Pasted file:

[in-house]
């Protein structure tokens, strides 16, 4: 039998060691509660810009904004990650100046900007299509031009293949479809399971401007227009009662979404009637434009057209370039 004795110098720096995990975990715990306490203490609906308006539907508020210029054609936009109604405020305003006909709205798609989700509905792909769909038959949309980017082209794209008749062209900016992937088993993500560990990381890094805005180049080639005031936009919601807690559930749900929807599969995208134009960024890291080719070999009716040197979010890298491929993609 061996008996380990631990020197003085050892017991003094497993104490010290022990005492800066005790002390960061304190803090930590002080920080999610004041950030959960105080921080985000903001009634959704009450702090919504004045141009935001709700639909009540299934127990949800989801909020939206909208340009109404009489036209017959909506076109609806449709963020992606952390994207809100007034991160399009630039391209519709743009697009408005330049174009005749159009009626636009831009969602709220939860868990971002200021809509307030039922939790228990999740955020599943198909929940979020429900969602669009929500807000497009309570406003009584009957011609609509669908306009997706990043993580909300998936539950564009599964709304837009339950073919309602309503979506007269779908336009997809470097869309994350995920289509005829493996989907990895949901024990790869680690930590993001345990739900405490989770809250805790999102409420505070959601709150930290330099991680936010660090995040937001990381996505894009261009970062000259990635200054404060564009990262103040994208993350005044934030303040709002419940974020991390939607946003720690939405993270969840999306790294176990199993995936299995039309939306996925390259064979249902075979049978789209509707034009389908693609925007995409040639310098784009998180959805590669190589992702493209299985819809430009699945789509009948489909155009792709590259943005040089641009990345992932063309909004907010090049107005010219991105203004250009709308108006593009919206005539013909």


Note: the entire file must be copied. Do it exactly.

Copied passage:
[in-house]
């Protein structure tokens, strides 16, 4: 039998060691509660810009904004990650100046900007299509031009293949479809399971401007227009009662979404009637434009057209370039 004795110098720096995990975990715990306490203490609906308006539907508020210029054609936009109604405020305003006909709205798609989700509905792909769909038959949309980017082209794209008749062209900016992937088993993500560990990381890094805005180049080639005031936009919601807690559930749900929807599969995208134009960024890291080719070999009716040197979010890298491929993609 061996008996380990631990020197003085050892017991003094497993104490010290022990005492800066005790002390960061304190803090930590002080920080999610004041950030959960105080921080985000903001009634959704009450702090919504004045141009935001709700639909009540299934127990949800989801909020939206909208340009109404009489036209017959909506076109609806449709963020992606952390994207809100007034991160399009630039391209519709743009697009408005330049174009005749159009009626636009831009969602709220939860868990971002200021809509307030039922939790228990999740955020599943198909929940979020429900969602669009929500807000497009309570406003009584009957011609609509669908306009997706990043993580909300998936539950564009599964709304837009339950073919309602309503979506007269779908336009997809470097869309994350995920289509005829493996989907990895949901024990790869680690930590993001345990739900405490989770809250805790999102409420505070959601709150930290330099991680936010660090995040937001990381996505894009261009970062000259990635200054404060564009990262103040994208993350005044934030303040709002419940974020991390939607946003720690939405993270969840999306790294176990199993995936299995039309939306996925390259064979249902075979049978789209509707034009389908693609925007995409040639310098784009998180959805590669190589992702493209299985819809430009699945789509009948489909155009792709590259943005040089641009990345992932063309909004907010090049107005010219991105203004250009709308108006593009919206005539013909």